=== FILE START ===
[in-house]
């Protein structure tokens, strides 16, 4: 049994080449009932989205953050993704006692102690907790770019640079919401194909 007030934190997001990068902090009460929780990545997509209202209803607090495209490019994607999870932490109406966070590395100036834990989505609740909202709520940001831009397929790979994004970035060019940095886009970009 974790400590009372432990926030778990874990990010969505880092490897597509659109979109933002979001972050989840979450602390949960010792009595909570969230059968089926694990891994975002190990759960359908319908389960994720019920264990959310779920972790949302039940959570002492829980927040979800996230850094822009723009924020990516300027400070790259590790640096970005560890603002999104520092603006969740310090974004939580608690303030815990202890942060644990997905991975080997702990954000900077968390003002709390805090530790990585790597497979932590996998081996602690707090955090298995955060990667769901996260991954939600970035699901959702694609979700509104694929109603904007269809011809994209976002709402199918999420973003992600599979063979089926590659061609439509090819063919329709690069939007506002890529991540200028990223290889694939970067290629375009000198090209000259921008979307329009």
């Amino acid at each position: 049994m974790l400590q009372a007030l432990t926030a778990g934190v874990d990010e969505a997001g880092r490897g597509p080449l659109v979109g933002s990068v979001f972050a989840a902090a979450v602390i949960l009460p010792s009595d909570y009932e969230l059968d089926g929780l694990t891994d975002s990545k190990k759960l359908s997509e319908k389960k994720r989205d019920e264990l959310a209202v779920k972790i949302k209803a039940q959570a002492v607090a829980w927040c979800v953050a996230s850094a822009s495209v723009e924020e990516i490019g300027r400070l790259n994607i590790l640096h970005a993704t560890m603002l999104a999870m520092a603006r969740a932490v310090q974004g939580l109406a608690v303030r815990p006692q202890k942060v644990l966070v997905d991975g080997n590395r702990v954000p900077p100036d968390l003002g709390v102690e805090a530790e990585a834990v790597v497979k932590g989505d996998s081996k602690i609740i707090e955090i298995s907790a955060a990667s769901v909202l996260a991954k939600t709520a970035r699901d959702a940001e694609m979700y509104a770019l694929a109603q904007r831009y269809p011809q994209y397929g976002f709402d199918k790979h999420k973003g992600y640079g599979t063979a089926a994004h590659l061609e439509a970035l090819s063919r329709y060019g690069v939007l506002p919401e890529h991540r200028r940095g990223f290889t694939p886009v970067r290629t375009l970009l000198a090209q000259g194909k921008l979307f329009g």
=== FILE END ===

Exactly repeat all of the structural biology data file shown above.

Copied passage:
[in-house]
């Protein structure tokens, strides 16, 4: 049994080449009932989205953050993704006692102690907790770019640079919401194909 007030934190997001990068902090009460929780990545997509209202209803607090495209490019994607999870932490109406966070590395100036834990989505609740909202709520940001831009397929790979994004970035060019940095886009970009 974790400590009372432990926030778990874990990010969505880092490897597509659109979109933002979001972050989840979450602390949960010792009595909570969230059968089926694990891994975002190990759960359908319908389960994720019920264990959310779920972790949302039940959570002492829980927040979800996230850094822009723009924020990516300027400070790259590790640096970005560890603002999104520092603006969740310090974004939580608690303030815990202890942060644990997905991975080997702990954000900077968390003002709390805090530790990585790597497979932590996998081996602690707090955090298995955060990667769901996260991954939600970035699901959702694609979700509104694929109603904007269809011809994209976002709402199918999420973003992600599979063979089926590659061609439509090819063919329709690069939007506002890529991540200028990223290889694939970067290629375009000198090209000259921008979307329009």
């Amino acid at each position: 049994m974790l400590q009372a007030l432990t926030a778990g934190v874990d990010e969505a997001g880092r490897g597509p080449l659109v979109g933002s990068v979001f972050a989840a902090a979450v602390i949960l009460p010792s009595d909570y009932e969230l059968d089926g929780l694990t891994d975002s990545k190990k759960l359908s997509e319908k389960k994720r989205d019920e264990l959310a209202v779920k972790i949302k209803a039940q959570a002492v607090a829980w927040c979800v953050a996230s850094a822009s495209v723009e924020e990516i490019g300027r400070l790259n994607i590790l640096h970005a993704t560890m603002l999104a999870m520092a603006r969740a932490v310090q974004g939580l109406a608690v303030r815990p006692q202890k942060v644990l966070v997905d991975g080997n590395r702990v954000p900077p100036d968390l003002g709390v102690e805090a530790e990585a834990v790597v497979k932590g989505d996998s081996k602690i609740i707090e955090i298995s907790a955060a990667s769901v909202l996260a991954k939600t709520a970035r699901d959702a940001e694609m979700y509104a770019l694929a109603q904007r831009y269809p011809q994209y397929g976002f709402d199918k790979h999420k973003g992600y640079g599979t063979a089926a994004h590659l061609e439509a970035l090819s063919r329709y060019g690069v939007l506002p919401e890529h991540r200028r940095g990223f290889t694939p886009v970067r290629t375009l970009l000198a090209q000259g194909k921008l979307f329009g």